B.C. Seniors' Advocate Isobel Mackenzie says people are moving into residential care prematurely

Assisted living rules to be relaxed

Health Minister Terry Lake removing restrictions on number of services offered by assisted living facilities

Assisted living facilities in B.C. will soon be able to offer more services to seniors and disabled people to stay independent longer.

Health Minister Terry Lake introduced changes Monday that restrict assisted living providers to two of six prescribed services. Patients requiring more than two are now required to find space in residential care.

The change removes “arbitrary barriers” that have forced B.C. residents into higher-cost and more restrictive residential care before they need it, said B.C. Seniors Advocate Isobel Mackenzie.

“Assisted living is a very important housing option for about 22,000 seniors in this province,” Mackenzie said. “These are your own unit, usually in an apartment-like setting where you can lock the door. You decide who comes in and who you want to keep out, and you’re free to come and go as you wish.”

Daniel Fontaine, CEO of the B.C. Care Providers Association, said the change will be welcomed by seniors who want to stay as independent as possible. The association represents 300 non-profit and for-profit operators of residential care, assisted living and home care services.

Designated services, of which only two can currently be provided in assisted living, are:

• assistance with eating, dressing, personal hygiene and other daily activities

• medication management

• therapeutic diets

• financial management

• intensive rehabilitation therapy

• behavioural management


Just Posted

VIDEO: LEGO fundraiser builds playground purse

Inspired families built LEGO creations, helped Silver Creek build playground

Sunshine Valley songbird releases EP

Fifteen-year-old Ashley Pater has been singing and performing since age 9

Rescue boat theft marks third in 3 years for Agassiz-based SAR team

Eight-metre Spirit of Harrison rescue vessel was stolen Friday night, found Saturday morning

Hope stylist holds hair-athon for a good cause

Shayla Ross donating all proceeds of $10 cuts to the food bank

Hope arena turns green for hockey tourney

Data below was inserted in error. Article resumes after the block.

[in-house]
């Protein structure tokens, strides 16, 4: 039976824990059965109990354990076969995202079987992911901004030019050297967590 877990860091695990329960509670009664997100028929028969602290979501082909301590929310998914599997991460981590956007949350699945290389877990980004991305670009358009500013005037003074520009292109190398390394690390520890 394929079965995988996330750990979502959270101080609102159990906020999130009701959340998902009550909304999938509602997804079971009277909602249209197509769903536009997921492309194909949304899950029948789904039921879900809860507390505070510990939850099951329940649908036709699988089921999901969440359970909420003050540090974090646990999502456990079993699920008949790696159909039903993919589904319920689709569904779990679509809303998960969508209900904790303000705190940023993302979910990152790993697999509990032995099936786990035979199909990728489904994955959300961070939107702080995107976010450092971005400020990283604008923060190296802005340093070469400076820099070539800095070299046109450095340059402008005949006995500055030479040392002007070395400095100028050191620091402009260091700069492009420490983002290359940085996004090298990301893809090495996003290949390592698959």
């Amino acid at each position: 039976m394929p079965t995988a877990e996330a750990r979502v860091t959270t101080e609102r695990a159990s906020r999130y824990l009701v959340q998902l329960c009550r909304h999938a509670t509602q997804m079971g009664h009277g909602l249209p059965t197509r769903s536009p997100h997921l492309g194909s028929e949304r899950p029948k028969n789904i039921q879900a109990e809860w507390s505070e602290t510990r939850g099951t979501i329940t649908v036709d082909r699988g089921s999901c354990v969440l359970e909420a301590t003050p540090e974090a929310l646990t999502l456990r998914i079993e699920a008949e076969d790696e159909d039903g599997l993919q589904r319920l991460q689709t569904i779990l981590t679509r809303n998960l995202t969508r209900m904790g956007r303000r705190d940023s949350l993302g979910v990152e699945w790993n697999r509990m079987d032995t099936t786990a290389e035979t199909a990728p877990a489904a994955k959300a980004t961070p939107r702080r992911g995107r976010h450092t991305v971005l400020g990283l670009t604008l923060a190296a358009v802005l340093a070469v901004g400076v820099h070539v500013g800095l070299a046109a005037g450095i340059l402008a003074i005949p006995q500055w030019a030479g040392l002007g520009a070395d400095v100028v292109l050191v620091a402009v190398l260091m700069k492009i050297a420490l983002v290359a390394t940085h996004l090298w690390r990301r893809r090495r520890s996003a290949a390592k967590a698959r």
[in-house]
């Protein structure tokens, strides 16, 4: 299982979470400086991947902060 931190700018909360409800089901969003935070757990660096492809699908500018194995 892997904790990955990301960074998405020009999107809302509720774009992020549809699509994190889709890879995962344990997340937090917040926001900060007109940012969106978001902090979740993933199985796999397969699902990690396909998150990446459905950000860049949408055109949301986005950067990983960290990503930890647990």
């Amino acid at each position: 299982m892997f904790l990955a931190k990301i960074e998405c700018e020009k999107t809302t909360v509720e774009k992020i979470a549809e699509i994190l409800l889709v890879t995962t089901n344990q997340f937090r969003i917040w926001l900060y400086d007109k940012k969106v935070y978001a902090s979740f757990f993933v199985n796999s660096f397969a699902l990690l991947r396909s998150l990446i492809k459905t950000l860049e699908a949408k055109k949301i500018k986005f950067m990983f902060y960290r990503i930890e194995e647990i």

A second attempt at green ice, with proper ice paint, after food colouring experiment last year

REPLAY: B.C. this week in video

In case you missed it, here’s a look at replay-worthy highlights from across the province this week

5 to start your day

Kinder Morgan protests heat up, a horse rescued from a muddy field and more

Georgia Viaduct to shut down for the JUNOs red carpet

Awards take place March 25 at Rogers Arena

A frustrated Trump lashes out at special counsel Mueller

In a series of weekend tweets naming Mueller for the first time, Trump criticized the investigation into Russian interference in the 2016 presidential election

B.C. teachers’ union to ask for higher salaries to help with shortages

B.C. starting teacher salaries are $10,000 to $15,000 lower than Ontario or Alberta says B.C. Teachers’ Federation president.

Few political staffers on Parliament Hill report sexual misconduct: survey

Sixty-five of the 266 survey respondents said they had personally experienced at least one incident of sexual harassment.

Experimental pot lab sprouting cannabis-infused drinks, new edibles

Nestled inside Canopy Growth Corp.’s sprawling marijuana facility outside Ottawa is a special laboratory

Federal committee to examine human trafficking in Canada

The Commons committee plans on holding hearings in Montreal, Toronto, Edmonton and Vancouver.

Anti-pipeline protestors block Kinder Morgan tanker near Seattle

Protest was spurred on by the 28 anti-Kinder Morgan activists arrested in Burnaby

Most Read